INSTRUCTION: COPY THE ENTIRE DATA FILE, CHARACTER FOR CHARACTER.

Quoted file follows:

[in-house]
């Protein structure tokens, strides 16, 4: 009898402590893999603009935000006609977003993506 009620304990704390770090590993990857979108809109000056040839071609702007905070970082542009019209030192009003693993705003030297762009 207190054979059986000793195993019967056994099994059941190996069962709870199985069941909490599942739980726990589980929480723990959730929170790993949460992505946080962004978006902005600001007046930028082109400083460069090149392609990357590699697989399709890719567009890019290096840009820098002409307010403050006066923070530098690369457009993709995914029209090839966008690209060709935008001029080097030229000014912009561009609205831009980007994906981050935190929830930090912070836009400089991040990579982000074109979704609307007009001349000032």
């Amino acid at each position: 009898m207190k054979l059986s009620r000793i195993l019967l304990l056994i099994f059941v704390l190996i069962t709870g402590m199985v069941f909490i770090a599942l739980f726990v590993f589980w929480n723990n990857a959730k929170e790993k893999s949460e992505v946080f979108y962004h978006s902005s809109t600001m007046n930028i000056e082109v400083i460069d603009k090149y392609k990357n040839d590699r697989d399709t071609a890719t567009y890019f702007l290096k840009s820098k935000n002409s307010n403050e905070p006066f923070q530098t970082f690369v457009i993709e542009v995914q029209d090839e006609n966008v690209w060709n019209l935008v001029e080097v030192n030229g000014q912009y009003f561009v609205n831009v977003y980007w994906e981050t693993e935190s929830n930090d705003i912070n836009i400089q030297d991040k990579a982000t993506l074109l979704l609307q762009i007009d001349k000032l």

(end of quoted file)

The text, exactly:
[in-house]
């Protein structure tokens, strides 16, 4: 009898402590893999603009935000006609977003993506 009620304990704390770090590993990857979108809109000056040839071609702007905070970082542009019209030192009003693993705003030297762009 207190054979059986000793195993019967056994099994059941190996069962709870199985069941909490599942739980726990589980929480723990959730929170790993949460992505946080962004978006902005600001007046930028082109400083460069090149392609990357590699697989399709890719567009890019290096840009820098002409307010403050006066923070530098690369457009993709995914029209090839966008690209060709935008001029080097030229000014912009561009609205831009980007994906981050935190929830930090912070836009400089991040990579982000074109979704609307007009001349000032």
């Amino acid at each position: 009898m207190k054979l059986s009620r000793i195993l019967l304990l056994i099994f059941v704390l190996i069962t709870g402590m199985v069941f909490i770090a599942l739980f726990v590993f589980w929480n723990n990857a959730k929170e790993k893999s949460e992505v946080f979108y962004h978006s902005s809109t600001m007046n930028i000056e082109v400083i460069d603009k090149y392609k990357n040839d590699r697989d399709t071609a890719t567009y890019f702007l290096k840009s820098k935000n002409s307010n403050e905070p006066f923070q530098t970082f690369v457009i993709e542009v995914q029209d090839e006609n966008v690209w060709n019209l935008v001029e080097v030192n030229g000014q912009y009003f561009v609205n831009v977003y980007w994906e981050t693993e935190s929830n930090d705003i912070n836009i400089q030297d991040k990579a982000t993506l074109l979704l609307q762009i007009d001349k000032l």